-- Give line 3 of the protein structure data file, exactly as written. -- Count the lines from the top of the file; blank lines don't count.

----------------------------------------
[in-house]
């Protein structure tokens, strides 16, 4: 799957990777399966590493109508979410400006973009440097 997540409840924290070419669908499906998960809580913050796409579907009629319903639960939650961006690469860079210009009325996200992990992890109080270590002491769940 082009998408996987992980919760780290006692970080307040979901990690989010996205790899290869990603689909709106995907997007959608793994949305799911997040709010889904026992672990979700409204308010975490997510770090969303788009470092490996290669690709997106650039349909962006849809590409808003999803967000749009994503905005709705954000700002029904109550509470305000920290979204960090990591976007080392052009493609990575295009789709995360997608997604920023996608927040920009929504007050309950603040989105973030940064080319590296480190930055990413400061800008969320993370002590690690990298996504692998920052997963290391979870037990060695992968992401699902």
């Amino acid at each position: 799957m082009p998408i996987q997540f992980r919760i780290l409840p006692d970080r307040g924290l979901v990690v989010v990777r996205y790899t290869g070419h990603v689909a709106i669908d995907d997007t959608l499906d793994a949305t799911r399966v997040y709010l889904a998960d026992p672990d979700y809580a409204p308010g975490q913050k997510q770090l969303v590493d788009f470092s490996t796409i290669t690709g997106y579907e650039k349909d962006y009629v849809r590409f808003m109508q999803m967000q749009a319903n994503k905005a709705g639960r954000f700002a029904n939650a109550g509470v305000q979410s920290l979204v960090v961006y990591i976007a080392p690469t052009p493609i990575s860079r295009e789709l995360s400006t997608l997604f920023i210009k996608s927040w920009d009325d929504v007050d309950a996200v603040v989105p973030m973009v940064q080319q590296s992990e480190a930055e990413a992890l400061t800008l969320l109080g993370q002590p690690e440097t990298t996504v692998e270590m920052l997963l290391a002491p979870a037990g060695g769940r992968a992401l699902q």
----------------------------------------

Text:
């Amino acid at each position: 799957m082009p998408i996987q997540f992980r919760i780290l409840p006692d970080r307040g924290l979901v990690v989010v990777r996205y790899t290869g070419h990603v689909a709106i669908d995907d997007t959608l499906d793994a949305t799911r399966v997040y709010l889904a998960d026992p672990d979700y809580a409204p308010g975490q913050k997510q770090l969303v590493d788009f470092s490996t796409i290669t690709g997106y579907e650039k349909d962006y009629v849809r590409f808003m109508q999803m967000q749009a319903n994503k905005a709705g639960r954000f700002a029904n939650a109550g509470v305000q979410s920290l979204v960090v961006y990591i976007a080392p690469t052009p493609i990575s860079r295009e789709l995360s400006t997608l997604f920023i210009k996608s927040w920009d009325d929504v007050d309950a996200v603040v989105p973030m973009v940064q080319q590296s992990e480190a930055e990413a992890l400061t800008l969320l109080g993370q002590p690690e440097t990298t996504v692998e270590m920052l997963l290391a002491p979870a037990g060695g769940r992968a992401l699902q």